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Finding the Purpose in a Project
So, you have a great idea, you think it can work! You just need to get people to put this great tool, course, or other resource into practice so that you can impart some amazing knowledge and make real positive change!
But where do you begin? How do you begin think about knowledge translation and starting to plan out how you will make it happen?
It all starts with purpose. We have all heard the term find your why, or maybe even read the book Start with Why by best selling author, Simon Sinek. Your purpose is your why, but many of us find defining the purpose of our knowledge translation projects to be the first major stumbling block in our plan. There are a few methods to help us define the purpose to get us over that first hurdle!
Purposes can be collaborative, or they can be decided solely by an organization or individual. There are different times and different situations where each would be the most effective.
Collaborative Purpose: This type of purpose determination is done by negotiating the purpose with key stakeholders including people with lived experience and caregivers of people with lived experience. This approach is best used when stakeholder investment of time and energy in the Knowledge Translation process is necessary to the success of a project.
Direct-Decision Purpose: This type of purpose is created without engaging stakeholders. It is most commonly used when there is a definitive need to provide a solution to a clear and proven issue, challenge or problem.
Once you determine whether your purpose will be created with input from others or if you and your organization will directly decide the purpose of your project, you should begin by asking some questions to help you zone in on a clear purpose that you can easily express.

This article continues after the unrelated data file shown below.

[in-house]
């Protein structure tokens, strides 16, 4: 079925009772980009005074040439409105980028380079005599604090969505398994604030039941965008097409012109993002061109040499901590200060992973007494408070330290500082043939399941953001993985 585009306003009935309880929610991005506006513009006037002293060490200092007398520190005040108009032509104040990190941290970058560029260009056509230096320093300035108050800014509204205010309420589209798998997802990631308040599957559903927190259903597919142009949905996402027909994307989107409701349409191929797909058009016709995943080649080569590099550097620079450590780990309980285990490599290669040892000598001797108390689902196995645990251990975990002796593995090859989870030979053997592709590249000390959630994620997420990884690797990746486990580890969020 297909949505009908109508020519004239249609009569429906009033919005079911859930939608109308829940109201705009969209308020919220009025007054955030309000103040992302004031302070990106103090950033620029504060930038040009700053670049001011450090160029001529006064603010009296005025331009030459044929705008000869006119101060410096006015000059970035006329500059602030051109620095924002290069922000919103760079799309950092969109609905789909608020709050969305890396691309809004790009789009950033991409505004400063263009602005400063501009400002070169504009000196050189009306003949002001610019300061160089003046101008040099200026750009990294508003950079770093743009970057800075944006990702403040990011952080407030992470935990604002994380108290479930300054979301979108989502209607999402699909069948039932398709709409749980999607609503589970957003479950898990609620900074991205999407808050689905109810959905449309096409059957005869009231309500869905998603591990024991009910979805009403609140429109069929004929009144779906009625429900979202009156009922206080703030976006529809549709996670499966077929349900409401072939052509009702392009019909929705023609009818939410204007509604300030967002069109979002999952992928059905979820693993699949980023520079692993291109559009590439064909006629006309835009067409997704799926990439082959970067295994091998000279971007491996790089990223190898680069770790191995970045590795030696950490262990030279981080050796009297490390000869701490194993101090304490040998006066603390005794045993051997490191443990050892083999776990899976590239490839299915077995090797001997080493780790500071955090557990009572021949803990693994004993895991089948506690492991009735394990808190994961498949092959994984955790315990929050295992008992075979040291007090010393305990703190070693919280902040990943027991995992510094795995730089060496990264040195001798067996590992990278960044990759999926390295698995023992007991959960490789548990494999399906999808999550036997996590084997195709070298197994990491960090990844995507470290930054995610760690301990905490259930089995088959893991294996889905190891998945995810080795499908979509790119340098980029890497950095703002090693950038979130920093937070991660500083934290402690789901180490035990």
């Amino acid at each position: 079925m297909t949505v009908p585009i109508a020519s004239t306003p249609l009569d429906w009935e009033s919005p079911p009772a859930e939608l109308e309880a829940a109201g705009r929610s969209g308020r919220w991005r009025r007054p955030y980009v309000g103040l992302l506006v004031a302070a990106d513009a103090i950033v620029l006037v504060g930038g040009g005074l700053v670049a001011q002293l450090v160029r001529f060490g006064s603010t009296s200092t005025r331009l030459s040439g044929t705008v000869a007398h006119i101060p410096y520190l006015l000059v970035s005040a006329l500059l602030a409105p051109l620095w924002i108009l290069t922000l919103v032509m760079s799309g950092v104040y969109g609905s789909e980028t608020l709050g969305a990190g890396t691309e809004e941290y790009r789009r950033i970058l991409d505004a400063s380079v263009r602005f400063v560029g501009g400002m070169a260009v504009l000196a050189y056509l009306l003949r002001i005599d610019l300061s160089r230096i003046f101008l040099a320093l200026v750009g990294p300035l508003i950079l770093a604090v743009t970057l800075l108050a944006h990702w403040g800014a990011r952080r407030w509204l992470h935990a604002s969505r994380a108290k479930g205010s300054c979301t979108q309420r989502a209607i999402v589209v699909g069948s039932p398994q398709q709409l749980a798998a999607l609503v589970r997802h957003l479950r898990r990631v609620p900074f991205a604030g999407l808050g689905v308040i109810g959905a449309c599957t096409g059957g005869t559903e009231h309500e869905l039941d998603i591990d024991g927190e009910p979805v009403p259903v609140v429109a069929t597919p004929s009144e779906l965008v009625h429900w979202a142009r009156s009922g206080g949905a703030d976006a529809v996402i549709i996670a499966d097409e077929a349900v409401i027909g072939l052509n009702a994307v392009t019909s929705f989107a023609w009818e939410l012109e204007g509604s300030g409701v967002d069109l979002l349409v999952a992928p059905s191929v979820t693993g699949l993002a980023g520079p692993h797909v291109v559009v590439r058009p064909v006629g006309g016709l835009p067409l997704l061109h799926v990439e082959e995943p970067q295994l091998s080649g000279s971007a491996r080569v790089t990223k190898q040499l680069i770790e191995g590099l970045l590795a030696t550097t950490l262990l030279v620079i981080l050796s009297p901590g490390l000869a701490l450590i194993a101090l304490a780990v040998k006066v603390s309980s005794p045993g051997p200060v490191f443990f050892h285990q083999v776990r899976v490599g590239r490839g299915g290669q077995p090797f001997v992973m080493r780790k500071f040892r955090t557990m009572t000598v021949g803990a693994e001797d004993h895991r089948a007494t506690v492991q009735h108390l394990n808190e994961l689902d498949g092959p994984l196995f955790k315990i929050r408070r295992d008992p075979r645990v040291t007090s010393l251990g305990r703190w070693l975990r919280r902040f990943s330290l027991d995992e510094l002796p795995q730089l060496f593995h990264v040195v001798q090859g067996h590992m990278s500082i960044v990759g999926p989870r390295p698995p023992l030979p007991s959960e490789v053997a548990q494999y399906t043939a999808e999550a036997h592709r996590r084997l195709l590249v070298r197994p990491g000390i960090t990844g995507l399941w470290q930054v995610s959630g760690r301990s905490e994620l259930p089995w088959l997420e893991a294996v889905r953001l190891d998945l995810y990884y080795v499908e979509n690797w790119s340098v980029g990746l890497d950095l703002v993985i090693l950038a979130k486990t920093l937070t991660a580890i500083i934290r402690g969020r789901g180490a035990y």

What is the issue that you are trying to address?
· Whether you are creating your purpose collaboratively or directly it is important to clearly identify and articulate the issue, challenge or problem your idea/innovation/knowledge translation is trying to address.
What are your objectives? What practice or policy are you trying to improve?
· It is important to determine what your knowledge translation project trying to accomplish or achieve.
· Think about how your knowledge translation project might make a positive impact on a current practice or policy within the mental health and addictions system. Be as specific as possible. This may often be linked to the problem or issue you are trying to address.
What are the desired outcomes? What would be different if this knowledge were translated successfully?
· Look at how you expect or would like your knowledge translation project to impact the area in which you are working. Your outcomes are the measurable effects the project will accomplish through successful knowledge translation. Outcomes can be quantitative or qualitative but should be measurable.
When considering all of these questions, write out your ideas and the ideas of others who might be contributing to the development of the purpose. The more answers you have to your questions the better. Once you get through all of the questions and write out all of your answers you can sort through your ideas and start to hone in on your purpose. What are some of the common themes in your thoughts and ideas?
Start to eliminate any redundancy in the ideas you have written out and begin to narrow in on a clear purpose statement that highlights:
1. The issue or challenge you are aiming to overcome
2. Your objectives in how you will overcome your identified challenge or issue, and
3. The desired outcomes of your project and what you hope to change/impact.
Once you have a clear purpose, you can start moving forward in developing your Knowledge Translation plan and get closer to moving from knowledge to action!
Alexa Bol has a Graduate degree in Community Studies and Global change and more than 15 years of experience in the non-profit sector. Before coming to the Mental Health Commission of Canada (MHCC), Alexa worked in Community and International Development where she used participatory approaches to create positive change at both grassroots and system levels. As Manager of Knowledge Mobilization, Opening Minds at the MHCC, Alexa is dedicated to seeing knowledge translated into action throughout the Mental Health and Addictions sectors in a manner that includes and values all voices.